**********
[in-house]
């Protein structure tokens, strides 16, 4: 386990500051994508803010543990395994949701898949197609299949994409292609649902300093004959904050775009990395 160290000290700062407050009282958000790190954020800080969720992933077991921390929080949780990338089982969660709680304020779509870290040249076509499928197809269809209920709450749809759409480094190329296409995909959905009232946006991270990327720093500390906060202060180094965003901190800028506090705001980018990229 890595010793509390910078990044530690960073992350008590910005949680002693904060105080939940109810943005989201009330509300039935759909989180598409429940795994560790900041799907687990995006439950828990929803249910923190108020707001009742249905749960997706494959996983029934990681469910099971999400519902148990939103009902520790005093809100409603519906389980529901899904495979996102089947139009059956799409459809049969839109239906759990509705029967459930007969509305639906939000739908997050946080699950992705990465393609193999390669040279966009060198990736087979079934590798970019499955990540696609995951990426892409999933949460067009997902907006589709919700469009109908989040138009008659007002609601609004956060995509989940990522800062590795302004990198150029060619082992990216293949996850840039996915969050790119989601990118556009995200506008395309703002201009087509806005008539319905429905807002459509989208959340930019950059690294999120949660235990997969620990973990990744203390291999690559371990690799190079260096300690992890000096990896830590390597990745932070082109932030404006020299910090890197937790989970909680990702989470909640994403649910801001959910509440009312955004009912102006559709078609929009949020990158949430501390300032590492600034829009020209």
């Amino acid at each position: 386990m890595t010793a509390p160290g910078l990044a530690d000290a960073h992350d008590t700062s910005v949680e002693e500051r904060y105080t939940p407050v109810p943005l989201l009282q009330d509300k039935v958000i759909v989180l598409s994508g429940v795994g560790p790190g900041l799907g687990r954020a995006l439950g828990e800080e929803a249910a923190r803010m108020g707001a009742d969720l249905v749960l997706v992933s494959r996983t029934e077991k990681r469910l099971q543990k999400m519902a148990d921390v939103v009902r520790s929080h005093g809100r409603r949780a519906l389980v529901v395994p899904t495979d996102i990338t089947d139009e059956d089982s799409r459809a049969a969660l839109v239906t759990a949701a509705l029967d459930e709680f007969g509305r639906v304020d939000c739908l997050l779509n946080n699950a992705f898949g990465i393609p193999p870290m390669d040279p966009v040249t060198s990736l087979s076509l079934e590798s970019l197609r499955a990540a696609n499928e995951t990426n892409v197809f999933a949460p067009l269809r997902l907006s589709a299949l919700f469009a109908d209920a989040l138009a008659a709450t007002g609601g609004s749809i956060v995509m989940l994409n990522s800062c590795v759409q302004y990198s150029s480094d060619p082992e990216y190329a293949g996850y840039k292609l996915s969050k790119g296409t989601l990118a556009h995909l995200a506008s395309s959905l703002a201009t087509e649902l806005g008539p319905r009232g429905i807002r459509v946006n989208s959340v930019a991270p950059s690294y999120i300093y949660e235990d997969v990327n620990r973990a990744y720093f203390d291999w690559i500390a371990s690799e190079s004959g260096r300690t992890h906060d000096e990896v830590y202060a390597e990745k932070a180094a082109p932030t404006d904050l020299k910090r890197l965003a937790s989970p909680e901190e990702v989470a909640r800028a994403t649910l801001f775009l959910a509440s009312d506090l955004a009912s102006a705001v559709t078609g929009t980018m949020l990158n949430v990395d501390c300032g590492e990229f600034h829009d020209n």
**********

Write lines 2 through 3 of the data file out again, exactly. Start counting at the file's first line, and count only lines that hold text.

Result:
């Protein structure tokens, strides 16, 4: 386990500051994508803010543990395994949701898949197609299949994409292609649902300093004959904050775009990395 160290000290700062407050009282958000790190954020800080969720992933077991921390929080949780990338089982969660709680304020779509870290040249076509499928197809269809209920709450749809759409480094190329296409995909959905009232946006991270990327720093500390906060202060180094965003901190800028506090705001980018990229 890595010793509390910078990044530690960073992350008590910005949680002693904060105080939940109810943005989201009330509300039935759909989180598409429940795994560790900041799907687990995006439950828990929803249910923190108020707001009742249905749960997706494959996983029934990681469910099971999400519902148990939103009902520790005093809100409603519906389980529901899904495979996102089947139009059956799409459809049969839109239906759990509705029967459930007969509305639906939000739908997050946080699950992705990465393609193999390669040279966009060198990736087979079934590798970019499955990540696609995951990426892409999933949460067009997902907006589709919700469009109908989040138009008659007002609601609004956060995509989940990522800062590795302004990198150029060619082992990216293949996850840039996915969050790119989601990118556009995200506008395309703002201009087509806005008539319905429905807002459509989208959340930019950059690294999120949660235990997969620990973990990744203390291999690559371990690799190079260096300690992890000096990896830590390597990745932070082109932030404006020299910090890197937790989970909680990702989470909640994403649910801001959910509440009312955004009912102006559709078609929009949020990158949430501390300032590492600034829009020209």
């Amino acid at each position: 386990m890595t010793a509390p160290g910078l990044a530690d000290a960073h992350d008590t700062s910005v949680e002693e500051r904060y105080t939940p407050v109810p943005l989201l009282q009330d509300k039935v958000i759909v989180l598409s994508g429940v795994g560790p790190g900041l799907g687990r954020a995006l439950g828990e800080e929803a249910a923190r803010m108020g707001a009742d969720l249905v749960l997706v992933s494959r996983t029934e077991k990681r469910l099971q543990k999400m519902a148990d921390v939103v009902r520790s929080h005093g809100r409603r949780a519906l389980v529901v395994p899904t495979d996102i990338t089947d139009e059956d089982s799409r459809a049969a969660l839109v239906t759990a949701a509705l029967d459930e709680f007969g509305r639906v304020d939000c739908l997050l779509n946080n699950a992705f898949g990465i393609p193999p870290m390669d040279p966009v040249t060198s990736l087979s076509l079934e590798s970019l197609r499955a990540a696609n499928e995951t990426n892409v197809f999933a949460p067009l269809r997902l907006s589709a299949l919700f469009a109908d209920a989040l138009a008659a709450t007002g609601g609004s749809i956060v995509m989940l994409n990522s800062c590795v759409q302004y990198s150029s480094d060619p082992e990216y190329a293949g996850y840039k292609l996915s969050k790119g296409t989601l990118a556009h995909l995200a506008s395309s959905l703002a201009t087509e649902l806005g008539p319905r009232g429905i807002r459509v946006n989208s959340v930019a991270p950059s690294y999120i300093y949660e235990d997969v990327n620990r973990a990744y720093f203390d291999w690559i500390a371990s690799e190079s004959g260096r300690t992890h906060d000096e990896v830590y202060a390597e990745k932070a180094a082109p932030t404006d904050l020299k910090r890197l965003a937790s989970p909680e901190e990702v989470a909640r800028a994403t649910l801001f775009l959910a509440s009312d506090l955004a009912s102006a705001v559709t078609g929009t980018m949020l990158n949430v990395d501390c300032g590492e990229f600034h829009d020209n």